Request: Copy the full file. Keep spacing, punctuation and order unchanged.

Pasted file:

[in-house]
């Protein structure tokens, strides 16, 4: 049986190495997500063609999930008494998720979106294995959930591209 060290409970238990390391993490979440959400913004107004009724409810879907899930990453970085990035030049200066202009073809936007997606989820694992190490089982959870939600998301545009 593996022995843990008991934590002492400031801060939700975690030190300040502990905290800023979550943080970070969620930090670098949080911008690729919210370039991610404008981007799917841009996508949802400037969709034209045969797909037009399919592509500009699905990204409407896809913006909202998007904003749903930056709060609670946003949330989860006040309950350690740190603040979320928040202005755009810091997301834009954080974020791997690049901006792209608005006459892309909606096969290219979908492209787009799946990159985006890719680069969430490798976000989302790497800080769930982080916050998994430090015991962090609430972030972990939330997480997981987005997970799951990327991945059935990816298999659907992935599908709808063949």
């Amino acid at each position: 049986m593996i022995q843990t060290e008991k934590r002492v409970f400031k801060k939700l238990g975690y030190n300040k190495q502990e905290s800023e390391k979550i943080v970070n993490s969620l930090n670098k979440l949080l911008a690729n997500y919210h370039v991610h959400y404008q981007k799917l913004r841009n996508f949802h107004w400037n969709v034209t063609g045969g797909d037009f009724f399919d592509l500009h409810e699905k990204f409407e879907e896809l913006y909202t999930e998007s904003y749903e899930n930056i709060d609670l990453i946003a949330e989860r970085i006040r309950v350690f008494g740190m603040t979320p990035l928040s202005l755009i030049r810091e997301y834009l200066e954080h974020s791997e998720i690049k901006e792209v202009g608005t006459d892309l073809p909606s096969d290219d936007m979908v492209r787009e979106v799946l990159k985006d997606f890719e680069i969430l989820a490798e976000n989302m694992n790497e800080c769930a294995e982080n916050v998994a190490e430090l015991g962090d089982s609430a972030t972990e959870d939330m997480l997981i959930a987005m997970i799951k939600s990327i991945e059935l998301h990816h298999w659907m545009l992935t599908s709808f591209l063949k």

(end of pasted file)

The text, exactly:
[in-house]
């Protein structure tokens, strides 16, 4: 049986190495997500063609999930008494998720979106294995959930591209 060290409970238990390391993490979440959400913004107004009724409810879907899930990453970085990035030049200066202009073809936007997606989820694992190490089982959870939600998301545009 593996022995843990008991934590002492400031801060939700975690030190300040502990905290800023979550943080970070969620930090670098949080911008690729919210370039991610404008981007799917841009996508949802400037969709034209045969797909037009399919592509500009699905990204409407896809913006909202998007904003749903930056709060609670946003949330989860006040309950350690740190603040979320928040202005755009810091997301834009954080974020791997690049901006792209608005006459892309909606096969290219979908492209787009799946990159985006890719680069969430490798976000989302790497800080769930982080916050998994430090015991962090609430972030972990939330997480997981987005997970799951990327991945059935990816298999659907992935599908709808063949």
């Amino acid at each position: 049986m593996i022995q843990t060290e008991k934590r002492v409970f400031k801060k939700l238990g975690y030190n300040k190495q502990e905290s800023e390391k979550i943080v970070n993490s969620l930090n670098k979440l949080l911008a690729n997500y919210h370039v991610h959400y404008q981007k799917l913004r841009n996508f949802h107004w400037n969709v034209t063609g045969g797909d037009f009724f399919d592509l500009h409810e699905k990204f409407e879907e896809l913006y909202t999930e998007s904003y749903e899930n930056i709060d609670l990453i946003a949330e989860r970085i006040r309950v350690f008494g740190m603040t979320p990035l928040s202005l755009i030049r810091e997301y834009l200066e954080h974020s791997e998720i690049k901006e792209v202009g608005t006459d892309l073809p909606s096969d290219d936007m979908v492209r787009e979106v799946l990159k985006d997606f890719e680069i969430l989820a490798e976000n989302m694992n790497e800080c769930a294995e982080n916050v998994a190490e430090l015991g962090d089982s609430a972030t972990e959870d939330m997480l997981i959930a987005m997970i799951k939600s990327i991945e059935l998301h990816h298999w659907m545009l992935t599908s709808f591209l063949k």